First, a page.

He was an instructor in biochemistry at the University of Illinois in 1937-1938, working on the isolation of amino acids from animal sources, and a research associate in pathology at the University of Iowa medical school from 1938 to 1940, working on blood-clotting proteins under H. P. Smith. His first contribution to science came in 1939 with the development of a special buffer system, the imidazole system, for blood-clotting studies. This system soon became universally adopted by coagulationists and has been used extensively. He became an instructor in agricultural chemistry at the University of Missouri from 1940 to 1943. Too short for military duty during World War II, being about 5 feet and 4 inches tall, Ed worked as a research chemist in an explosives manufacturing factory, Hercules Powder Company in Wilmington, Delaware, from 1943 to 1946. This was dangerous work, as was demonstrated by the accidental explosive destruction of his research laboratory while working with Hercules Powder.
In 1946 he and his young family moved to West Lafayette, Indiana, where he became an assistant professor of agricultural chemistry at Purdue University (1946-1950), an associate professor of biochemistry (1950-1957), a professor of biochemistry from 1957, and then professor emeritus until 1999. For approximately 18 years he served as a consultant to the three Indiana state hospitals for the mentally retarded and helped staff biochemical research facilities in each hospital. He served on the U.S. Malnutrition Panels (1970-1973) and as a member of the Special Studies Section on Malnutrition of the National Institute of Allergy and Infectious Diseases.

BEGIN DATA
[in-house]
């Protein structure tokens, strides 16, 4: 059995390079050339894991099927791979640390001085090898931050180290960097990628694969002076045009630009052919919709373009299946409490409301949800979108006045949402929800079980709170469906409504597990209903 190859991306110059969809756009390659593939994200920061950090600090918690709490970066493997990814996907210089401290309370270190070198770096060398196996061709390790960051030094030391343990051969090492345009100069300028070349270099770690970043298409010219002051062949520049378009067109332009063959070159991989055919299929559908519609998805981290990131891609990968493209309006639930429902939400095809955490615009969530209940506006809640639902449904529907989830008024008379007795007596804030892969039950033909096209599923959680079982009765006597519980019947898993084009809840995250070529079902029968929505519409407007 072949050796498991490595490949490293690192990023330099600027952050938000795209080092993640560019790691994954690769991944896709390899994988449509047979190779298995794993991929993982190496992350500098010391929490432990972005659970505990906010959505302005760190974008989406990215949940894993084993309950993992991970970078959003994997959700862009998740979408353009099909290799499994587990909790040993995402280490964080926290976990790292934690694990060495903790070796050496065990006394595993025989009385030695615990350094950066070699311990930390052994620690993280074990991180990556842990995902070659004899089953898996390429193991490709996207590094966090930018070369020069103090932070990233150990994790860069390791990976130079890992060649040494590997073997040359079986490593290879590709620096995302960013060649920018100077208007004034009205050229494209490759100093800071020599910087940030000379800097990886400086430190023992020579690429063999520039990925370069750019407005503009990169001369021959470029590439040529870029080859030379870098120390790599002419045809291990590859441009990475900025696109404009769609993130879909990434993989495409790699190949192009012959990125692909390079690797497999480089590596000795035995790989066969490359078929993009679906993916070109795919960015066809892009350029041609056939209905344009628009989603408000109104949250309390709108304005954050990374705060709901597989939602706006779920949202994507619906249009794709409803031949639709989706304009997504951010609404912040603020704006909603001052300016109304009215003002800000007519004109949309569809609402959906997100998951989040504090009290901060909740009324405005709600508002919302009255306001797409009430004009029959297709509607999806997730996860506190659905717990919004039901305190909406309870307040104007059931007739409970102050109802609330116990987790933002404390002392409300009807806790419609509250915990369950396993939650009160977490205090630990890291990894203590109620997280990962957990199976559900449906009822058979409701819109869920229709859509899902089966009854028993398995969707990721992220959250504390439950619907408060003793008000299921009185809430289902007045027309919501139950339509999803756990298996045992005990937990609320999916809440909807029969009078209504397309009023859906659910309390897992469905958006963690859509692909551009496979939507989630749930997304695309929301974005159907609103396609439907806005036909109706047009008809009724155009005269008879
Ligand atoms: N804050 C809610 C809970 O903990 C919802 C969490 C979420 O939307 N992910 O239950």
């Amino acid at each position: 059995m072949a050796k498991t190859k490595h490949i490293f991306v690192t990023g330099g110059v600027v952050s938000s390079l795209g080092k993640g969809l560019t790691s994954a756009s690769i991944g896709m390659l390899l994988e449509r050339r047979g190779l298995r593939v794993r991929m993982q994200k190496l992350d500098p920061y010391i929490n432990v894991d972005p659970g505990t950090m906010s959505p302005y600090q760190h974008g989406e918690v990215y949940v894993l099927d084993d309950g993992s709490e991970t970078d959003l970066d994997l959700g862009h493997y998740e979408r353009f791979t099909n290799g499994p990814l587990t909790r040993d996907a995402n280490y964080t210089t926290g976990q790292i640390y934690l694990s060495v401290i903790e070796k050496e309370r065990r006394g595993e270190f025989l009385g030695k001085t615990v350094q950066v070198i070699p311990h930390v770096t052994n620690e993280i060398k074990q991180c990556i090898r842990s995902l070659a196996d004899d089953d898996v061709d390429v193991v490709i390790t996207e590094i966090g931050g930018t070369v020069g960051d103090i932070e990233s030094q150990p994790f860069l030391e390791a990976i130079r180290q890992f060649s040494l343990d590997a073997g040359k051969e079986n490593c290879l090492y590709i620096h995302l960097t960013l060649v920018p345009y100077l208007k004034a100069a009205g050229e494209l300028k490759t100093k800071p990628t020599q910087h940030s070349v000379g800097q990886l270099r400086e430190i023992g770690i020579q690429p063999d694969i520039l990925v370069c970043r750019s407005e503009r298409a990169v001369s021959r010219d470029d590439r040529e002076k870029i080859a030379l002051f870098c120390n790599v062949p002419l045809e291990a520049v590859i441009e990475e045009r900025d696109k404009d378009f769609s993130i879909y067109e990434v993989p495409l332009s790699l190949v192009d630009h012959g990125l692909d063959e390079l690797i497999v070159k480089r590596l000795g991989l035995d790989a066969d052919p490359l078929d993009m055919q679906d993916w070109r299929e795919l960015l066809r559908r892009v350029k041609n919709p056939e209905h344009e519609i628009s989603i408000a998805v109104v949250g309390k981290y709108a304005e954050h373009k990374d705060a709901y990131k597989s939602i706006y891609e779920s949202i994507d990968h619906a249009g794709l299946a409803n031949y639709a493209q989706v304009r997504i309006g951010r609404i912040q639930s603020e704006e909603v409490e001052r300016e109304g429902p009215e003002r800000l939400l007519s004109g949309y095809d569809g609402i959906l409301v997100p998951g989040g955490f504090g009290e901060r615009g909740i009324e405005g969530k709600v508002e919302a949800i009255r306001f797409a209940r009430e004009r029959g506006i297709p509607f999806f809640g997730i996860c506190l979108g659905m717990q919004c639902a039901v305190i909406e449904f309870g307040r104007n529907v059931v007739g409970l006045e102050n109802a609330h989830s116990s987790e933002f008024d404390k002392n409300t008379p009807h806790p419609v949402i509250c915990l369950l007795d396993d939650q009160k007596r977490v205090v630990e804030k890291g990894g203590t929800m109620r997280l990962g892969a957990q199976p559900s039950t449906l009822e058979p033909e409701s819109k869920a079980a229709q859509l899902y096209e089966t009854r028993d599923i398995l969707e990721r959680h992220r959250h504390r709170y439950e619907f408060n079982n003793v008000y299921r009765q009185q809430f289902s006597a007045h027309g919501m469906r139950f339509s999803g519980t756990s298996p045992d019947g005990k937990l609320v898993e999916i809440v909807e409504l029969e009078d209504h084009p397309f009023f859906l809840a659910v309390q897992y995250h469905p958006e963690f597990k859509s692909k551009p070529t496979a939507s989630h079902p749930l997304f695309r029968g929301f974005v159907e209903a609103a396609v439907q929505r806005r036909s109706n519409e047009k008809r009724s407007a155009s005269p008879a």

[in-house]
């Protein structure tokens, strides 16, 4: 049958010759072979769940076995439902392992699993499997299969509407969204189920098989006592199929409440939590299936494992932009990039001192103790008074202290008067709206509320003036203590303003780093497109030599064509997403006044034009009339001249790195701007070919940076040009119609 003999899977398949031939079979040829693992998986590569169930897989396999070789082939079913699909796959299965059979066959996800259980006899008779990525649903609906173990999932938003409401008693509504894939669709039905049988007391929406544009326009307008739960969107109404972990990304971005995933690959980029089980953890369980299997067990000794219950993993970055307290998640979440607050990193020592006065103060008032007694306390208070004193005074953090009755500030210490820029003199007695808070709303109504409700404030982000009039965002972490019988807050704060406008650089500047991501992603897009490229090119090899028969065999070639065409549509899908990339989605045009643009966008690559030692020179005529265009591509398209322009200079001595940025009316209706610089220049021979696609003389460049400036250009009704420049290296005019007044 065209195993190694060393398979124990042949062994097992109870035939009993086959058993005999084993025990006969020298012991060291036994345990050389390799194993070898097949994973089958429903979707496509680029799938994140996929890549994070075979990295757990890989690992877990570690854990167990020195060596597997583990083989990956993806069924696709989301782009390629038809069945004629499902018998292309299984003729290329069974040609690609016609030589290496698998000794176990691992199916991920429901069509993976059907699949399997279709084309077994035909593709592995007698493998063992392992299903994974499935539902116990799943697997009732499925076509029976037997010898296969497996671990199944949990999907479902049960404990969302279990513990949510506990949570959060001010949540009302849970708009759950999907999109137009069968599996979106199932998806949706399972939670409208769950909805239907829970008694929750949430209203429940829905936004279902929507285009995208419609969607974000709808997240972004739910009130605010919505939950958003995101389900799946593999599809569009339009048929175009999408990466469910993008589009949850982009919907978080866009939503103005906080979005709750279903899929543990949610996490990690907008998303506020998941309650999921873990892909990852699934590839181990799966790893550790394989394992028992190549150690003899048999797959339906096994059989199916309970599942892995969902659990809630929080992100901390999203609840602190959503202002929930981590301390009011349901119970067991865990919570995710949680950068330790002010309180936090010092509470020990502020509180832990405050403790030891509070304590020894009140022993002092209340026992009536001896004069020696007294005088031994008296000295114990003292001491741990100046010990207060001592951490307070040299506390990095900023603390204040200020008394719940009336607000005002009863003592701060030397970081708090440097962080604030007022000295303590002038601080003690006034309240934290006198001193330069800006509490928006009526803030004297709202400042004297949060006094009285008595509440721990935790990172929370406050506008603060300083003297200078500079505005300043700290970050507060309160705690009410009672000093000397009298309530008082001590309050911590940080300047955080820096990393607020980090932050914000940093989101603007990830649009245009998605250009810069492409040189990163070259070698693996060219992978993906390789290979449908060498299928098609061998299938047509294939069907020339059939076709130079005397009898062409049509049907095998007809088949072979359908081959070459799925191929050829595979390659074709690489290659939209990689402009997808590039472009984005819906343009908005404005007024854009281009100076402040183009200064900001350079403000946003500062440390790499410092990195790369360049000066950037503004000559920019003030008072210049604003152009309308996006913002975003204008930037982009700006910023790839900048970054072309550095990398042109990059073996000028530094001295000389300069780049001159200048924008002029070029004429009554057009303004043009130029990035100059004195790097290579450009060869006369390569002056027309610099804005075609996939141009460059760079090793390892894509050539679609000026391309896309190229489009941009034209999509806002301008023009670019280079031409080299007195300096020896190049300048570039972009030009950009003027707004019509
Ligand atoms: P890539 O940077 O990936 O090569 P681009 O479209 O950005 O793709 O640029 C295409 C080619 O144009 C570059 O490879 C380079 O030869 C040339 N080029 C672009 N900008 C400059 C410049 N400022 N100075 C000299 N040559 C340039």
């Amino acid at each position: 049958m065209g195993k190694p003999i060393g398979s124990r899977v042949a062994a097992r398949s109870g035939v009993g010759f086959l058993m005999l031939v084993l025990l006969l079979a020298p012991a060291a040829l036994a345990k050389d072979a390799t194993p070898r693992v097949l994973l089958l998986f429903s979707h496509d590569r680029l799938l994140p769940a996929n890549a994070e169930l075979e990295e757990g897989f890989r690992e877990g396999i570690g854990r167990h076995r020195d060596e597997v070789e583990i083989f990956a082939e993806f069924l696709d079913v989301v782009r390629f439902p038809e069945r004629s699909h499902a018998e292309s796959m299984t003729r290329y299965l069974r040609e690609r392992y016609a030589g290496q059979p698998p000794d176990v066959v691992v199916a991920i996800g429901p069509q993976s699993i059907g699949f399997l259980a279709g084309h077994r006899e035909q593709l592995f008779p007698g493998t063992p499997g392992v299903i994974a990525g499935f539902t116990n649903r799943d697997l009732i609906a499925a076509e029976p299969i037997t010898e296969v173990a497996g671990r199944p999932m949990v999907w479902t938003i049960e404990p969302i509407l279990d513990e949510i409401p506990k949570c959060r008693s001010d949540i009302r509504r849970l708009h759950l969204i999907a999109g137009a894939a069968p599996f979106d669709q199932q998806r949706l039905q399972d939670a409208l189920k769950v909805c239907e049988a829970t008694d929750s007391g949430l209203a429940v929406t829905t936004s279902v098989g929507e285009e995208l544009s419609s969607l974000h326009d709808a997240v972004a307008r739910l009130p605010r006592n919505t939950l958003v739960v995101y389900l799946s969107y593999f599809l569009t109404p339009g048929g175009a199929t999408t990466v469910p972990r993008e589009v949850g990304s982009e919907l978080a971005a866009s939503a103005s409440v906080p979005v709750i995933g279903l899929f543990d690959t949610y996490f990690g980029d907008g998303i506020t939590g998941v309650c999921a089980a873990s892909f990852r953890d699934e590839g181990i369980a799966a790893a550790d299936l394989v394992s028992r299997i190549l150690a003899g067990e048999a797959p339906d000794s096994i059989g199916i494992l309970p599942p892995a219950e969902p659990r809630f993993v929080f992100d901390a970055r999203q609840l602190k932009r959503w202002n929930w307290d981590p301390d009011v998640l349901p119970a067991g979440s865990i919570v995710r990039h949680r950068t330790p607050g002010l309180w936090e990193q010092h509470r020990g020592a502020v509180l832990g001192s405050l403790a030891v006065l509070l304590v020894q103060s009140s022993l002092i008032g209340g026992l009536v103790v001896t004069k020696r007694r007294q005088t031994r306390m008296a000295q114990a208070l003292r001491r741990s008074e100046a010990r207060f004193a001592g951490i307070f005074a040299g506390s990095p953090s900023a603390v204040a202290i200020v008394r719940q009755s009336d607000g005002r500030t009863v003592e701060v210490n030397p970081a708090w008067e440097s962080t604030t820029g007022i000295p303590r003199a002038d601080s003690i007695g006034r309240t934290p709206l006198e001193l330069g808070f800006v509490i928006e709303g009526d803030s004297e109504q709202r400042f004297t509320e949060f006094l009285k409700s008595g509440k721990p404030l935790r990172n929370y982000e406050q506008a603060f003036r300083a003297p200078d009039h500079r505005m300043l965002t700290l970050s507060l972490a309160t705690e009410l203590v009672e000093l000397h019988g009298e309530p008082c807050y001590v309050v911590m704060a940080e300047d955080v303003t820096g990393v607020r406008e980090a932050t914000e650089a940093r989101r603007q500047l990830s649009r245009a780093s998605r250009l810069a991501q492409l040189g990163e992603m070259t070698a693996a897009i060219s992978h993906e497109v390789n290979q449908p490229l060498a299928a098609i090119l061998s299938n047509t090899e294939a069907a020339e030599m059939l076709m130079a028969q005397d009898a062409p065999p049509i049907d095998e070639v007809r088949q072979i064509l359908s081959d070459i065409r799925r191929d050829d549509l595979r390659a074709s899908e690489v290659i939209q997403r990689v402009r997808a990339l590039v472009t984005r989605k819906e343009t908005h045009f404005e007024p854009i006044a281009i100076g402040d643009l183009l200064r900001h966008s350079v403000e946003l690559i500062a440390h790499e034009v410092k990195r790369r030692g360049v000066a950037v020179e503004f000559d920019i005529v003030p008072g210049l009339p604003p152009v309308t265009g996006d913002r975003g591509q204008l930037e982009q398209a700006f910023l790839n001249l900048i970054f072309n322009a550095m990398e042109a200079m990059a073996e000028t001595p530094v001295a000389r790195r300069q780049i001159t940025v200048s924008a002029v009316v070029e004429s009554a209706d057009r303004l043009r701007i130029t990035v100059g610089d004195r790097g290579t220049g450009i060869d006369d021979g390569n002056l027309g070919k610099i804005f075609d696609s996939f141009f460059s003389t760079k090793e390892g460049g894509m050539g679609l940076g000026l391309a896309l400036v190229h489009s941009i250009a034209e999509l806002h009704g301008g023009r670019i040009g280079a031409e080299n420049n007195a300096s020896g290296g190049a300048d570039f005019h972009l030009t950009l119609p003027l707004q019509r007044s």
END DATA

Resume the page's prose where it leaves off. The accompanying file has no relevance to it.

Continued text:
His many honors included the Richard Newbury McCoy Award in 1967 from Purdue University; the John Scott Award in 1967 from the City of Philadelphia; the Hoblitzelle National Award in the Agricultural Sciences (Texas) in 1968; the Congressional Medal of the Federal Land Banks in 1968 for the discovery of high-lysine corn; the Kenneth A Spencer award in 1970 from the Kansas section of the American Chemical Society for meritorious contributions to agricultural and food chemistry; the Osborne-Mendell Award in 1972 from the American Institute of Nutrition for outstanding basic research accomplishments in the science of nutrition; the Distinguished Service Award from the University of Montana in 1973; the Edward W. Browning Award in 1974 for outstanding contributions to mankind in the improvement of the food supply; and the Honorary Master Farmer Award of the Prairie Farmer Magazine for leadership and distinguished service to American Agriculture in 1975. He was elected to the National Academy of Sciences in 1975.